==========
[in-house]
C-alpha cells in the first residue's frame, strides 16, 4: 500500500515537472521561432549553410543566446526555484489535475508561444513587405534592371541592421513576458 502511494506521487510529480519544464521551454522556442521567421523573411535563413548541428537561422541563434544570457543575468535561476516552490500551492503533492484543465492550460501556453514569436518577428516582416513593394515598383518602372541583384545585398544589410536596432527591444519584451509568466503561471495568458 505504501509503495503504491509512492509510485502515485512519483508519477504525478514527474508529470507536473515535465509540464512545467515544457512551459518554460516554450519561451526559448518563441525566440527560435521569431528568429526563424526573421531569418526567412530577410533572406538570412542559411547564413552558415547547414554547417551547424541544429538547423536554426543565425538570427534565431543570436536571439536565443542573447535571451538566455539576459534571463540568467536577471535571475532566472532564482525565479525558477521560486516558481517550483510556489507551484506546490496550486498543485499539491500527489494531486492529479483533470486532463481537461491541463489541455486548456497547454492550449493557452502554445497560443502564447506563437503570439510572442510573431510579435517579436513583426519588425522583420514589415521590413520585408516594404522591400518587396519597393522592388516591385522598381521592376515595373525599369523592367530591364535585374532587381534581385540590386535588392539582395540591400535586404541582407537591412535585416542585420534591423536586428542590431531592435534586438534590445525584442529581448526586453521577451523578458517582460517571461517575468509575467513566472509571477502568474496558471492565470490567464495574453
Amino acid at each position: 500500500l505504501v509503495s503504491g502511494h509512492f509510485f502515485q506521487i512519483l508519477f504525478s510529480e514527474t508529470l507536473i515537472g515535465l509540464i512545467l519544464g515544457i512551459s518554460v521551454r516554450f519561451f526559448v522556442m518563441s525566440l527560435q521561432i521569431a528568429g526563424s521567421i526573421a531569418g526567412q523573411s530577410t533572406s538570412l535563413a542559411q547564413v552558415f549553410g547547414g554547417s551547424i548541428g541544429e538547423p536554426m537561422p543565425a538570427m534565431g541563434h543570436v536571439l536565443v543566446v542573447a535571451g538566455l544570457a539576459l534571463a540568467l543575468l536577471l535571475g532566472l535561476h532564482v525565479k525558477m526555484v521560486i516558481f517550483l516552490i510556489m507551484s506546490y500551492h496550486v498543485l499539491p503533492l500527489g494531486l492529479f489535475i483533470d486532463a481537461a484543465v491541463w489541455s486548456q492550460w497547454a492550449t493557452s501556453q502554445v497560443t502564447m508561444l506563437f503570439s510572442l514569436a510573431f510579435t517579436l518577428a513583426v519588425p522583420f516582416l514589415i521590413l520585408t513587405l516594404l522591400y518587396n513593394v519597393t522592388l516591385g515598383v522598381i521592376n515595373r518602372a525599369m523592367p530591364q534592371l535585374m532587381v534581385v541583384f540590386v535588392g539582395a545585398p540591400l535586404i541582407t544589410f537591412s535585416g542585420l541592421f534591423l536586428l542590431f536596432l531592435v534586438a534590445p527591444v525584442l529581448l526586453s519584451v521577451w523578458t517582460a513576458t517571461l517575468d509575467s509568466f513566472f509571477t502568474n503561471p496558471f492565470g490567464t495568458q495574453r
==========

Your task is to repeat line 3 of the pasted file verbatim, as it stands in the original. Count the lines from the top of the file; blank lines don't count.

Amino acid at each position: 500500500l505504501v509503495s503504491g502511494h509512492f509510485f502515485q506521487i512519483l508519477f504525478s510529480e514527474t508529470l507536473i515537472g515535465l509540464i512545467l519544464g515544457i512551459s518554460v521551454r516554450f519561451f526559448v522556442m518563441s525566440l527560435q521561432i521569431a528568429g526563424s521567421i526573421a531569418g526567412q523573411s530577410t533572406s538570412l535563413a542559411q547564413v552558415f549553410g547547414g554547417s551547424i548541428g541544429e538547423p536554426m537561422p543565425a538570427m534565431g541563434h543570436v536571439l536565443v543566446v542573447a535571451g538566455l544570457a539576459l534571463a540568467l543575468l536577471l535571475g532566472l535561476h532564482v525565479k525558477m526555484v521560486i516558481f517550483l516552490i510556489m507551484s506546490y500551492h496550486v498543485l499539491p503533492l500527489g494531486l492529479f489535475i483533470d486532463a481537461a484543465v491541463w489541455s486548456q492550460w497547454a492550449t493557452s501556453q502554445v497560443t502564447m508561444l506563437f503570439s510572442l514569436a510573431f510579435t517579436l518577428a513583426v519588425p522583420f516582416l514589415i521590413l520585408t513587405l516594404l522591400y518587396n513593394v519597393t522592388l516591385g515598383v522598381i521592376n515595373r518602372a525599369m523592367p530591364q534592371l535585374m532587381v534581385v541583384f540590386v535588392g539582395a545585398p540591400l535586404i541582407t544589410f537591412s535585416g542585420l541592421f534591423l536586428l542590431f536596432l531592435v534586438a534590445p527591444v525584442l529581448l526586453s519584451v521577451w523578458t517582460a513576458t517571461l517575468d509575467s509568466f513566472f509571477t502568474n503561471p496558471f492565470g490567464t495568458q495574453r